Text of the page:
Tumbleweed Observatory's

Astronomy Hints




Astronomy for the Beginner or User of Small Telescopes

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User Eyepiece Data

Set your scope parameters and EP Field of View and Submit.
The 1X, 2X, 3X indicate Barlow Multiplier.


If you have the typical box of eyepieces, and perhaps a few telescopes of dissimilar focal lengths, no doubt you sometimes tear out your hair trying to figure out what magnification any given eyepiece provides with any given telescope.

Perhaps this web page will provide some solace. Just select some parameters about your telescope (diameter and focal length) and eyepiece FOV (sorry, the program currently assumes your collection all have the same field of view), then click Submit. A table will appear showing data for common eyepiece focal lengths and other data based on the telescope and eyepiece field of view information that you provided.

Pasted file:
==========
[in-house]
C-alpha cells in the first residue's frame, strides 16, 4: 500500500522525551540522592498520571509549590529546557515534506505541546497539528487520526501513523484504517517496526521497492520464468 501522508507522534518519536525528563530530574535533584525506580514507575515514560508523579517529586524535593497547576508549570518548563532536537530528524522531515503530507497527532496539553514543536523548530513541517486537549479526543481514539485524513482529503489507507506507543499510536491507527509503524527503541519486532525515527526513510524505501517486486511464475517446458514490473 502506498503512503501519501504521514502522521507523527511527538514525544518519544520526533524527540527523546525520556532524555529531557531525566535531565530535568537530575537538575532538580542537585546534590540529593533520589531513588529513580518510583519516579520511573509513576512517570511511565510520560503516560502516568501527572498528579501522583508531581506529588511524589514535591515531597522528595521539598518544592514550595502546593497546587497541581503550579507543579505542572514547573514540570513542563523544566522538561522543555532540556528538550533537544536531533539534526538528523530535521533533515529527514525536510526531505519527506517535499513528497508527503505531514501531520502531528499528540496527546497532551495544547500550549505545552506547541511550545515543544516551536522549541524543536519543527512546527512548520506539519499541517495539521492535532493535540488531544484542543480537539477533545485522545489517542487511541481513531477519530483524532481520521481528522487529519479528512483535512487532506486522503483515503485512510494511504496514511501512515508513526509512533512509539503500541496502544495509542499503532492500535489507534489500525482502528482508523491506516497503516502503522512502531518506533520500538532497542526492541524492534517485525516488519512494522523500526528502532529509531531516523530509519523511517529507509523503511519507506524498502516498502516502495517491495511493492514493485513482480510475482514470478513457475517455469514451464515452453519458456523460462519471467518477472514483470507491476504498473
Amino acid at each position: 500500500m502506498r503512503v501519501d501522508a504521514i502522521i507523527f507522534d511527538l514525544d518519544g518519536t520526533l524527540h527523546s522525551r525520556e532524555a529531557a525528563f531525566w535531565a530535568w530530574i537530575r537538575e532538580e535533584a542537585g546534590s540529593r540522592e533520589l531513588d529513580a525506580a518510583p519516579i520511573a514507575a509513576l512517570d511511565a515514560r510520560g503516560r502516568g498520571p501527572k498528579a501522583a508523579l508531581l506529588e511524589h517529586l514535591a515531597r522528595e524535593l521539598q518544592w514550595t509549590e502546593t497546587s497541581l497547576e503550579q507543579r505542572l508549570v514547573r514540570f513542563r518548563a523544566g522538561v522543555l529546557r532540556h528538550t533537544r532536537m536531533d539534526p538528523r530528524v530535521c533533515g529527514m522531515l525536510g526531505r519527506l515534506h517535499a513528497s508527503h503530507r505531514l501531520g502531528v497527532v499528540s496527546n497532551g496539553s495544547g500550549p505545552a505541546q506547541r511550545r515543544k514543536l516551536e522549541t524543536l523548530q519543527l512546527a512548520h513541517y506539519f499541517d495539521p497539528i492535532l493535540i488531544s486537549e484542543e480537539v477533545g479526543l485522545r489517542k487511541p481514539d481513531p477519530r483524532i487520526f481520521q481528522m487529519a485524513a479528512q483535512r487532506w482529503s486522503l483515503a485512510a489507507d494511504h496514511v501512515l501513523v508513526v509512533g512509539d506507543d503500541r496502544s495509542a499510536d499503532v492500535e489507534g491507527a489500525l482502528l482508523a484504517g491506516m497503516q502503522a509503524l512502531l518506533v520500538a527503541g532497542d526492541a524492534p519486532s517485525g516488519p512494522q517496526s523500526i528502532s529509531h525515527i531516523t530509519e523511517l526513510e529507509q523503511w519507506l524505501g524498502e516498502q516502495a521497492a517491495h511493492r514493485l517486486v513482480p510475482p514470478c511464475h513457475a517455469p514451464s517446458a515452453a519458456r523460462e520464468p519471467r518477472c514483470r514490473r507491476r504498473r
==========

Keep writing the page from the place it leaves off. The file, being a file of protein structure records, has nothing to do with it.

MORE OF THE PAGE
If your eyepieces have different field of views, it's easy enough to make a new table, just select a different FOV and re-submit. Maybe print out a table for each telescope and stick it in your eyepiece box for easy reference. If you don't know the apparent FOV of your eyepieces, the following chart can be used as a rough guide.

Type Typical FOVi (deg)
Kellner 40 - 50
Modified Achromat 40 - 50
RKE 40 - 50
Orthoscopic 40 - 45
Plossl 50 or more
Erfle 60
Konig 60 - 70

Focal length, diameter, and exit pupil parameters are in millimeters, and the True Field of View (TFOV) parameter in degrees. The Exit Pupil tops out at 5mm, as that's typically about the maximum eye pupil diameter of person's eye when in the dark. Cells indicating exit pupil sizes greater 5 mm and related fields of view are shaded in the table. The shaded cells indicate that the related eyepiece focal lengths are likely giving imgages being limited in FOV by your own eye pupil size.

Exit Pupil and True FOV are computed for the 1X, or no-Barlow configuration.